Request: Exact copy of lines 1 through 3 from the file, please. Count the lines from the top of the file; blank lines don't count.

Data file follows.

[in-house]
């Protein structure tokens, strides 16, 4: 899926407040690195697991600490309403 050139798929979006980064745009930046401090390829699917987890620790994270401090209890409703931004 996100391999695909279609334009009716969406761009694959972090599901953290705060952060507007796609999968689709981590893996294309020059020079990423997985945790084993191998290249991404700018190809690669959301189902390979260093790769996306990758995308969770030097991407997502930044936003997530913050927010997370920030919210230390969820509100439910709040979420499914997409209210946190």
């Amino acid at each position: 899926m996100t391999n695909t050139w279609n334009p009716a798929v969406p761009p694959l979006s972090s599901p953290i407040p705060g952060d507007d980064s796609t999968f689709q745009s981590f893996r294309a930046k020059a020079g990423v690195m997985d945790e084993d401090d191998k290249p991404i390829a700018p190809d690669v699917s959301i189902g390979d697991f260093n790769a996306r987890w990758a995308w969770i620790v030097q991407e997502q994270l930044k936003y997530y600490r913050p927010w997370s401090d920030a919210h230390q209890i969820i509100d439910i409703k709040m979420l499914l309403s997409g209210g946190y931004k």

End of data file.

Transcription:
[in-house]
């Protein structure tokens, strides 16, 4: 899926407040690195697991600490309403 050139798929979006980064745009930046401090390829699917987890620790994270401090209890409703931004 996100391999695909279609334009009716969406761009694959972090599901953290705060952060507007796609999968689709981590893996294309020059020079990423997985945790084993191998290249991404700018190809690669959301189902390979260093790769996306990758995308969770030097991407997502930044936003997530913050927010997370920030919210230390969820509100439910709040979420499914997409209210946190």
């Amino acid at each position: 899926m996100t391999n695909t050139w279609n334009p009716a798929v969406p761009p694959l979006s972090s599901p953290i407040p705060g952060d507007d980064s796609t999968f689709q745009s981590f893996r294309a930046k020059a020079g990423v690195m997985d945790e084993d401090d191998k290249p991404i390829a700018p190809d690669v699917s959301i189902g390979d697991f260093n790769a996306r987890w990758a995308w969770i620790v030097q991407e997502q994270l930044k936003y997530y600490r913050p927010w997370s401090d920030a919210h230390q209890i969820i509100d439910i409703k709040m979420l499914l309403s997409g209210g946190y931004k």